Often our selection programming includes 3 assessment weeks – Beginning, middle and end. The programming between assessments often uses assessment results to “scale” progressions –  your programming is based on your fitness level at that time.
As well, the programming is overall cumulative – which conditions our body and mind to the high volume of work that you’ll face at selection.
Finally, we are strict in exercise selection. We don’t use selection programming to build your overall strength or general endurance. We identify the specific fitness demands, exercises and modes you’ll face at selection, and hammer those again, and again.
Good luck at selection!
– Rob

QUESTION

I am currently in shape, but looking to reduced my body fat. I am 6’1″ 225# and about 20% body fat. I work out about 5 times a week. I am not sure if the fat loss program would be good for me because I have been training for so long. I was looking for input on which program, if not the fat loss program, would be best for me.

ANSWER

And make sure your diet is clean. 80-90% of body fat is diet related. Here are our nutritional guidelines – which I’d recommend for you, but I’d tell you not to take a “cheat day.”
– Rob

QUESTION

Good Morning Gentlemen, which workouts would yall recommend for someone with a lower back injury ( bulging disc in L2&3 L5&S1) that is trying to get back where I was before I got hurt.

ANSWER

What is your movement ability now? Are you working now? Are you training?
If training, what exactly are you doing?
– Rob
ANSWER
I’m doing physical therapy, I’m running again but not at the speed I need to pass my Pt for work, the part of my PT that has me worried Is having to pull a 180 pound dummy out of a vehicle drag it and place it in another vehicle. Just looking for ideas to help me strengthen my core so I dont re-injure myself.
ANSWER
I’d recommend you start with the Low Back Fitness Training Plan.
Be smart and cautious. This plan has helped many other tactical athletes gain confidence in their low backs post-injury.
– Rob

QUESTION

First off thanks for your programs, I use the PFT/CFT already and it has greatly improved my scores. Recently, I purchased your subscription package and would appreciate your recommendation for a plan to use. I want to focus on strength and endurance training as I have a few months of downtime before my training picks up. Background is I am a Marine waiting for flight school. Currently I have been looking at the Achilles program, but I am open to suggestions if you have any that fit better than that. Thank you for your time.

ANSWER

Continue with Achilles and follow it up with Ulysses from the packet.
– Rob

QUESTION

I love your assessments and scientific approach in these. I’ve followed your stuff for a while and appreciate that you’ve literally dedicated you life to this and training people. With respect to work capacity (WC), Greg Glassman one said work capacity is to fitness what location is to realestate.
I wanted to share some of my own experience with WC training, or at least my understanding of it. I’m 48 years old, 5’4″, and 145;bs, and I’ve always been a good endurance guy in running swimming and rowing. I’m a small man, so I don’t favor strength training since my strength never equals  others ie., 2 X BW DL for me me is what a big guy does for reps, and I spent a year getting there. Anyway…
I train aerobic and anaerobic seperately; more anaerobic now, because my body can’t take the long run/ ruck pounding. Generally, I’m better anaerobiclly when I can kick ass on the aerobic side; when I can eat a 5 mile run for breakfast, my 400M and mile times go up. My observations and experience with tactical WC favor a combination of an anaerobic movement immediately followed by a weighted movement.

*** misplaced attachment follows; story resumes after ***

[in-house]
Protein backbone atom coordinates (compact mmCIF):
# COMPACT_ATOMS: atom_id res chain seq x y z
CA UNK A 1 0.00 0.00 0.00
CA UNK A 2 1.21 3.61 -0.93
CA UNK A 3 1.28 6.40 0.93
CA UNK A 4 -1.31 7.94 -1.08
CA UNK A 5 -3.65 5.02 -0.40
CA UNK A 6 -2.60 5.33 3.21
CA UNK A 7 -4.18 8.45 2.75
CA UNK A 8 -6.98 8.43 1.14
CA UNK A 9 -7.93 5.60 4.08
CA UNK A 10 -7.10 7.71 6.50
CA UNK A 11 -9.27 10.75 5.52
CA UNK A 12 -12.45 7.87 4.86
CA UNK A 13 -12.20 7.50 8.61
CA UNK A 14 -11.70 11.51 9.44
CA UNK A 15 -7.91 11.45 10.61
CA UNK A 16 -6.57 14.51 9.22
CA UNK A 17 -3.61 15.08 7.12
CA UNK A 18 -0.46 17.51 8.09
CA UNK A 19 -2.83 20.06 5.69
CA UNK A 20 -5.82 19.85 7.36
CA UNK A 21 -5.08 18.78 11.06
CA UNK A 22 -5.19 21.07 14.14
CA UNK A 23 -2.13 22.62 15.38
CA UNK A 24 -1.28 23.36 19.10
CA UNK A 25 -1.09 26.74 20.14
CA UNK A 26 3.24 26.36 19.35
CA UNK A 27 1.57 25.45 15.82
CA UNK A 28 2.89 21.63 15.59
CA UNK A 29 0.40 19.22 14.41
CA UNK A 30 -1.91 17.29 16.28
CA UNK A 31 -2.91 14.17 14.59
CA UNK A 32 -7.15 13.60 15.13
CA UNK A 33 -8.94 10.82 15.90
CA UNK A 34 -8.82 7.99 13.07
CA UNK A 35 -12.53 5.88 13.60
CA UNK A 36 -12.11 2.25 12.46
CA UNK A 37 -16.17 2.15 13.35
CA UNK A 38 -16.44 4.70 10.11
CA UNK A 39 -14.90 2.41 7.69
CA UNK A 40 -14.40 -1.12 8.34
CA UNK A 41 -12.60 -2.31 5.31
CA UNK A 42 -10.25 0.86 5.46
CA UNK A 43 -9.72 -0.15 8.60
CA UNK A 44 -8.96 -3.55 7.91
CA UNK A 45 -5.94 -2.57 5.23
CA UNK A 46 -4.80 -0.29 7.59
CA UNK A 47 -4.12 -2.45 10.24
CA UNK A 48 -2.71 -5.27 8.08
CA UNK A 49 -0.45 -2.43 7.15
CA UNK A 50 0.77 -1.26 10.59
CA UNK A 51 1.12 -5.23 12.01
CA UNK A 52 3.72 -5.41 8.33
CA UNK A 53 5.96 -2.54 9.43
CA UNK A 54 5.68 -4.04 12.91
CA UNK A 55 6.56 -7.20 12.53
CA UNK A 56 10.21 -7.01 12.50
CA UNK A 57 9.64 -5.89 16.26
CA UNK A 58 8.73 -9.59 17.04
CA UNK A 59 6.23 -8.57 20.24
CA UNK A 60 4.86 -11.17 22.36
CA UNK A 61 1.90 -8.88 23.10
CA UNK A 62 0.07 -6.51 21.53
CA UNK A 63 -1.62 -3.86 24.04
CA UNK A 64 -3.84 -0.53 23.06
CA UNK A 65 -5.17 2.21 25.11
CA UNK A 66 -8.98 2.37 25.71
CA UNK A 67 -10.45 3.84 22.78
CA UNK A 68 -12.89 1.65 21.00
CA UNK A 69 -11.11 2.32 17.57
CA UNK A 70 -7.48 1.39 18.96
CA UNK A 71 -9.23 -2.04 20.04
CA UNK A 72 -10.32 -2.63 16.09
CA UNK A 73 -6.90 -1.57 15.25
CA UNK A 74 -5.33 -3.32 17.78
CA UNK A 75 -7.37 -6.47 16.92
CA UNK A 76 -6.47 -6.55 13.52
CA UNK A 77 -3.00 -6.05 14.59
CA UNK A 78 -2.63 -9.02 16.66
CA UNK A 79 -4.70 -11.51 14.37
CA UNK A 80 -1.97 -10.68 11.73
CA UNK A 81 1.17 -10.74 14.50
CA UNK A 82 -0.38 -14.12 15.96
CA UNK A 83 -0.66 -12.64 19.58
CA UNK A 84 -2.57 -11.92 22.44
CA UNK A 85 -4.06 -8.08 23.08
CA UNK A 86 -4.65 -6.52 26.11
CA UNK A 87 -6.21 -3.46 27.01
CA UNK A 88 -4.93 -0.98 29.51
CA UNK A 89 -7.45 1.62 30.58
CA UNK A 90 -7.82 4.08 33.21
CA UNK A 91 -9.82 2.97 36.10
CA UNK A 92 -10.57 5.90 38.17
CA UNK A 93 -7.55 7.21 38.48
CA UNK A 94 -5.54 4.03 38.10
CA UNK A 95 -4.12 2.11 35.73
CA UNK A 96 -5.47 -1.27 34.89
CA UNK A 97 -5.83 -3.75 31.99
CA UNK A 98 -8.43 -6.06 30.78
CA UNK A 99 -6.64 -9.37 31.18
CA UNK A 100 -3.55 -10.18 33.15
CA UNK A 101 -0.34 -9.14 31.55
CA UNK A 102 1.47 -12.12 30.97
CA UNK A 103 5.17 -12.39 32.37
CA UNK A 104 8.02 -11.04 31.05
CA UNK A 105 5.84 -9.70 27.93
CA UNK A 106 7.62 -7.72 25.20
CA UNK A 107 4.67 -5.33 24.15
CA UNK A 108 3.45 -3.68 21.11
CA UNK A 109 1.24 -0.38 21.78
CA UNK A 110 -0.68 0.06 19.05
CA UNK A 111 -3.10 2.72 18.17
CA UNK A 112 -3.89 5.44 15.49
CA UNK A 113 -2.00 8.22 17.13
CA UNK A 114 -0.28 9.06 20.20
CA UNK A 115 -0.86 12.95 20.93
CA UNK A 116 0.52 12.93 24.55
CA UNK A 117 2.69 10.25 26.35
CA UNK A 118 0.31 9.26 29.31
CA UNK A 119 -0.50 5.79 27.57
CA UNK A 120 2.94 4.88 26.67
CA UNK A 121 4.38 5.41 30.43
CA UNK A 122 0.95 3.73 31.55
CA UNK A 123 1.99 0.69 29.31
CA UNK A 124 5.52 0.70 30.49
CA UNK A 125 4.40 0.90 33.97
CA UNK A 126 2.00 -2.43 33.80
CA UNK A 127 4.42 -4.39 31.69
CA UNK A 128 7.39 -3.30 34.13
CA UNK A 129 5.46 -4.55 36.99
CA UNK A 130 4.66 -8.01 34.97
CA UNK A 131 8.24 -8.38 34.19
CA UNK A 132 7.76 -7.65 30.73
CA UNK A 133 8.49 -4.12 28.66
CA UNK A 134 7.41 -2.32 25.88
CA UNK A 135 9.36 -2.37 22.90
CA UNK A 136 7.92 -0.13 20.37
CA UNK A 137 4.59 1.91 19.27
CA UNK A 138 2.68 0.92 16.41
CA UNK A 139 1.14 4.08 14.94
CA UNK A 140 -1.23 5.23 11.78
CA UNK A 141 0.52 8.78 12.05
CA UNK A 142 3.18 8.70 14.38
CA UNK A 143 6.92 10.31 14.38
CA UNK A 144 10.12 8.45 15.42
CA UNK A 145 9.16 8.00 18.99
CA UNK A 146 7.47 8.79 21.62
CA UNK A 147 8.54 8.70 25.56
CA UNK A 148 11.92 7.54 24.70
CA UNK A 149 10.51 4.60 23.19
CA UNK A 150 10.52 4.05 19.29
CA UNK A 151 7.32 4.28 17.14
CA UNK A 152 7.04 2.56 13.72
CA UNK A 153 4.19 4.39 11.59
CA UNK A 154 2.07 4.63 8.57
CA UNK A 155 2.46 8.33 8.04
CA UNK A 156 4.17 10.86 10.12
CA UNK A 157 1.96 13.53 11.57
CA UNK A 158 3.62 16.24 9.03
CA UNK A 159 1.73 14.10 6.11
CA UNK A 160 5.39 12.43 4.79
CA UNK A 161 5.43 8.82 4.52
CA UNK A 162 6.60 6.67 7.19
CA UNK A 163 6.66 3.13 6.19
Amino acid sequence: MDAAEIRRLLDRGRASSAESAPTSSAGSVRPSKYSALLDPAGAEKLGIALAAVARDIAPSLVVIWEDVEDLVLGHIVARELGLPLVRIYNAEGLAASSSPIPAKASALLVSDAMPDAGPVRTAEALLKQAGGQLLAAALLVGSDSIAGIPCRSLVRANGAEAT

I viewed your shuttle sprints as more anaerobic training. I noticed on my heart monitor that my heart rate goes down quickly during sprint recovery. Obviously the longer the workout, the longer it takes. I also don’t find sprinting messes with the body the way a fight does, and I found high rep, weighted work, or high rep weighted work after springing works better.
I do 50M sprints followed by 10 KB C&J’s with 30 second rest, and after 3 rounds my heart rate won’t recover in 30 seconds. Somewhere between 6-10 rounds is where I have to call it a day.
In high rep, weighted sessions, it also takes much longer for my heart rate to recover. Ross Enimaite has a GPP session of 30sec burpees, 30sec jumping jacks, 30 sec lung jumps – repeat and rest 1 minute. He bases it on boxing, so he’s trying to get 3 minute rounds and 1 minute rest, and I find the rest in this doesn’t isn’t sufficient after three rounds, I’m smoked around round 4, and feel I’m in good shape when I can get 6-8 rounds.
KB sport has a high rep, competition weight (24kg) C&J one minute on one off that’s a physical and metal smoker during which my heart rate is jacked without recover around 80% of the workout.
I may be miss understanding WC, but my impression is that I want to extend my work by doing more work in a certain amount of time, or being able to work longer. So more shuttles in your 3 minutes or more sets in Enamait’s GPP. When I first did the KB Long Cycle one on one off, I only got through 6.
What I would add to your findings below, is that it takes a balanced amount of aerobic and anaerobic training combined with WC sessions to actually improve work capacity. I think that’s where Glassman was going in the early CF days whic has been diluted over time. WC demands a sound base in weight, aerobic, and anaerobic training. The programing issues, in my experience, are grinding through plateaus in those three while keeping the high WC as a target.

ANSWER

Thanks for the note back and your observations.
The one thing I would add, and I think you alluded to in your notes is the “Mode specificity” of work capacity fitness.
What we’ve observed is that being great at high rep KB snatches, does not directly transfer to being great at loaded shuttle sprint repeats.